The sign advises people to only take what they need so that others may do the same. “If there are three cans of vegetables on the shelf, and your family can get by with one for dinner tonight, please leave the other two—you just put food on someone else’s table.”
The idea to have such a unique place came to Willis and her family when they began to rent the building, using it only as a garage.
“…As we were working on our cars…people kept stopping by…and saying ‘Can you do this for me?’ ‘Can you do that for me?’ So, we would do a little thing here and there,” she said, standing behind a small box of free laundry packs filled with detergent.
“We kept running into folks that just seemed to need a helping hand, you know…Somebody would stop by and say, ‘Hey, the mirror won’t stay up on my car, but I’ve only got five bucks, can I pay you next week?’ kind of thing. And we were like, ‘Gosh…Here’s an opportunity that we could help.’”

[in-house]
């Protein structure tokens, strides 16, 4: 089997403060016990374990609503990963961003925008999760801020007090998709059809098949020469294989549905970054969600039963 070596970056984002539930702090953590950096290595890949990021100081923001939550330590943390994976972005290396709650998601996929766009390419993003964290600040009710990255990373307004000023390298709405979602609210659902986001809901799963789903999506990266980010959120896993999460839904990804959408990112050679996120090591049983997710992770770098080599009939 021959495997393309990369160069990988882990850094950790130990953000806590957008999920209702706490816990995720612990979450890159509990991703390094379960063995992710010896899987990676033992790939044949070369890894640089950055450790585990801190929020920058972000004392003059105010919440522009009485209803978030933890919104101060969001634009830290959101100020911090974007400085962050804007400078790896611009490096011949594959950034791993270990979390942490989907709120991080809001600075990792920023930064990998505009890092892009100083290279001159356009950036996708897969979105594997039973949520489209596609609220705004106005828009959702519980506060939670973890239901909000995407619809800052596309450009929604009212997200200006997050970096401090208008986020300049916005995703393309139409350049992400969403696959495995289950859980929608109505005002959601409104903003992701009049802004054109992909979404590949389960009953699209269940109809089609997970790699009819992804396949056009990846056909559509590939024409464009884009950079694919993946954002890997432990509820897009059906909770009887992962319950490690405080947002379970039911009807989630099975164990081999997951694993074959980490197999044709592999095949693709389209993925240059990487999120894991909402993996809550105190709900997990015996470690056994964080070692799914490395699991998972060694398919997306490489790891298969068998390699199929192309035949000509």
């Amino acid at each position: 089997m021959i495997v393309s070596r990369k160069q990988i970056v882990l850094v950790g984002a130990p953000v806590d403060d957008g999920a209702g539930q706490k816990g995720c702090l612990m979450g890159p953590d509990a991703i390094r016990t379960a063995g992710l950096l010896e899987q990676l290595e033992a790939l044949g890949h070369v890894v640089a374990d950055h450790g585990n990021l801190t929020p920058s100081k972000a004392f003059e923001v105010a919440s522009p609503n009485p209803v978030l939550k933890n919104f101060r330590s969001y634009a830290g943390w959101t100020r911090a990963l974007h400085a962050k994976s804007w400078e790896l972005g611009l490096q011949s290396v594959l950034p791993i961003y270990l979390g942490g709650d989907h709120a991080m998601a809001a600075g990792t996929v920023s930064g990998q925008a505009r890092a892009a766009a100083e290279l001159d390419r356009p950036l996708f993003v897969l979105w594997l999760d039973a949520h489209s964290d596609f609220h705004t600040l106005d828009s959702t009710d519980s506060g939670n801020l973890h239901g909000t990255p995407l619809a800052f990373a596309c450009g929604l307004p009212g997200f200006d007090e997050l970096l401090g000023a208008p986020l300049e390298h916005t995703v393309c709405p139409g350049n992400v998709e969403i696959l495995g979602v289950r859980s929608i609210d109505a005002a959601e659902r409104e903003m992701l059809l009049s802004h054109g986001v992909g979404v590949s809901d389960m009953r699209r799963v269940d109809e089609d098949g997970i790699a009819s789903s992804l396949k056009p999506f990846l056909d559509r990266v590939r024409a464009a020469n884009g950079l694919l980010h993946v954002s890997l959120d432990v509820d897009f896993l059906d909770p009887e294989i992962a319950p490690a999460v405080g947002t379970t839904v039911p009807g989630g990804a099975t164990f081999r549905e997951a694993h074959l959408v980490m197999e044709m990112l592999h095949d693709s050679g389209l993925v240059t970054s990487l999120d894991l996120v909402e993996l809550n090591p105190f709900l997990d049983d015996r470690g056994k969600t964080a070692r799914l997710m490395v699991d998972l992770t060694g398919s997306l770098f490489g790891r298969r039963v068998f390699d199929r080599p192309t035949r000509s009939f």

And they’re doing just that, helping people in need.
Willis, who’s employed as the owner’s representative at the St. Thomas Aquinas Seminary off of Ranson Road, noted that, in an effort to build community relations, The Shop purchases needed items to fill their shelves from the local thrift stores in Dillwyn and Buckingham Court House in an effort to curb competition.
“We know these [thrift store operators], and we were like, gosh, the last thing we want to do is undermine their ability…to have their income they make [with] their stores.”
The other items on the shelves, which include, a variety of clothes, non-perishable foods, coats, small household items, and much more, come from Willis and her family personally purchasing stock at stores and markets, along with community donations.
“Every once in a while, something will show up at the door while we’re not here. We’ll come in and there’ll be a bag of something at the door.” Everything donated and collected gets a thorough cleaning, she offered. “As long as it’s in decent shape, we’ll take it.”